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For Canadian women homeowners, a home is a sound investment
- Seven in ten bought their home as "a good investment" - 29 is their average age when making their first home purchase - Four in five are single and have no children - Biggest payoffs: financial security, sense of ownership, independence - Biggest headaches: maintenance and repairs TORONTO, Jan. 31 /CNW/ - In a new national poll by TD Canada Trust, a portrait of the individual Canadian woman homeowner has emerged as single, financially savvy and most likely to purchase a condominium. The poll, conducted in the first two weeks of this year by Ipsos-Reid, was among women aged 20 to 45 who have purchased a home as an individual rather than jointly with a spouse or common law partner. Among this group, the average age at which they purchased their first home is 29 years. 82% are single, 80% have no children and 49% have a university degree. The vast majority (86%) still live in the last home they purchased and have made only one home purchase as an individual (81%), "With more and more Canadian women marrying later in life or remaining single, we're seeing the emergence of the young, financially savvy woman who's taking on the commitments, joys and responsibilities of owning a home," says Joan Dal Bianco, Vice President, Real Estate Secured Lending. Respondents indicate their main motivation for buying a home was that it was a good investment (71%), that they didn't want to pay rent anymore (61%) and their desire to get into the housing market (54%). More than three-quarters (77%) say their biggest worry prior to purchase was the affordability/financial commitment, while half (51%) cited having to assume homeowner responsibilities such as maintenance and a homeowners legal liabilities. "For women, independence means, among other things, not having to worry about a roof over your head and having a good retirement plan," says Patricia Lovett-Reid, Senior Vice President of TD Waterhouse. "The beautiful thing about home ownership is that it gives women security in the present while allowing them to build equity for the future." First-time condo buyer Lisa Olsen, a 22-year-old Torontonian, feels a sense of pride in having a place of her own. "I wanted get into the real estate market early and have my money go towards something tangible." The online survey was conducted among 713 women living in major metropolitan areas across Canada and reflects the population of Canadian women in these areas aged 20-45 according to 2006 Census data. The margin of error for the total sample is 3.7%, 19 times out of 20. Overall, condominiums are the most popular option for individual women homeowners (42%), followed by houses (34%), townhouses (13%) and duplexes or triplexes (6%). Vancouver women, at 73%, are most likely to buy a condo, followed by Toronto women (52%). In Calgary, Edmonton and Montreal, condos and houses have the same appeal to individual women buyers. But in Prairie and Atlantic Canadian cities, houses are the top choice for individual women homeowners (64% Prairies, 57% Atlantic). Across all types of homes, cost and location of the neighbourhood emerge as the two top selection criteria by women homeowners. As for condo vs. house, cost is sited as a decision factor significantly more often by condo buyers than house buyers (77% vs. 57%). The same applies to low or no maintenance (50% for condo buyers vs. 8% for homebuyers). Conversely, significantly more house buyers than condo buyers cite wanting a yard (48% vs. 1%) and size (42% vs. 33%) as decision factors. What are the best and worst aspects of owning a home for the individual woman homeowner? While no single best aspect emerges, the three top mentions are financial security and building equity (23%), having a place of one's own (22%) and gaining independence and control (18%). The worst aspect by far is maintenance and repairs (21% of respondents), followed by the cost of maintenance and repairs (6%). Half of respondents (50%) say their main reason for selling would be to trade up. 41% say it would be for more space and 37% say it would be to switch to a different type of home. Only 29% say it would be because they are getting married. "We are witnessing nothing less than a revolution among individual Canadian women," concludes Dal Bianco. "Right across the country, they are investing in themselves and in their futures by becoming homeowners, and in doing so are strongly reinforcing their financial and personal freedom." About TD Bank Financial Group The Toronto-Dominion Bank and its subsidiaries are collectively known as TD Bank Financial Group. TD Bank Financial Group serves more than 14 million customers in four key businesses operating in a number of locations in key financial centres around the globe: Canadian Personal and Commercial Banking, including TD Canada Trust; Wealth Management, including TD Waterhouse and an investment in TD Ameritrade; U.S. Personal and Commercial Banking through TD Banknorth; and Wholesale Banking, including TD Securities. TD Bank Financial Group also ranks among the world's leading on-line financial services firms, with more than 4.5 million on-line customers. TD Bank Financial Group had CDN$422 billion in assets as of October 31, 2007. The Toronto-Dominion Bank trades on the Toronto and New York Stock Exchanges under the symbol "TD", as well as on the Tokyo Stock Exchange.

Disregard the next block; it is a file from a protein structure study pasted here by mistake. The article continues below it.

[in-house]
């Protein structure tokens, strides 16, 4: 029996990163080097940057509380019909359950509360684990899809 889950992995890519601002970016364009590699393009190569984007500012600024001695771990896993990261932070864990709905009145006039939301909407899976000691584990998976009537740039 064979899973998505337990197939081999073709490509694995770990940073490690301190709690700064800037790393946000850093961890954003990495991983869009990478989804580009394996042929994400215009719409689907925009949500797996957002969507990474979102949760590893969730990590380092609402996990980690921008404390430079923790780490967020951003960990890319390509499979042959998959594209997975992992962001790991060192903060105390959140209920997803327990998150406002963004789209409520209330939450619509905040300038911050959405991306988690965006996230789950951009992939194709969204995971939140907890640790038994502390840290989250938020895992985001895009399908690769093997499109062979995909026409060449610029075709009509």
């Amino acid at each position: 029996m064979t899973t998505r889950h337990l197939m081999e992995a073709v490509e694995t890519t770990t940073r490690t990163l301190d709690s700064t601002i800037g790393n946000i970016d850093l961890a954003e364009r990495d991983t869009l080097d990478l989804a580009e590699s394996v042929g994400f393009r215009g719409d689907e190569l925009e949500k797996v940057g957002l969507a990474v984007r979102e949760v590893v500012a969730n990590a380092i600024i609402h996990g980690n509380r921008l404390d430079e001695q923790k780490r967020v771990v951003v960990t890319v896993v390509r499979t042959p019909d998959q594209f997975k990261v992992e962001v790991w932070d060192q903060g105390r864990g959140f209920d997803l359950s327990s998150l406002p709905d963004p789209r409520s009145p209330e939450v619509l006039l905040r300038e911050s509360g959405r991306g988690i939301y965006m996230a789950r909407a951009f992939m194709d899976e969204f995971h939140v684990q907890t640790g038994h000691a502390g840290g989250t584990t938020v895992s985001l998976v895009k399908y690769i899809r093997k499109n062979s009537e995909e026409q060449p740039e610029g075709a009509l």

For further information: Kelly Hechler, Media Relations, Corporate and Public Affairs, TD Bank Financial Group, (416) 982-2469
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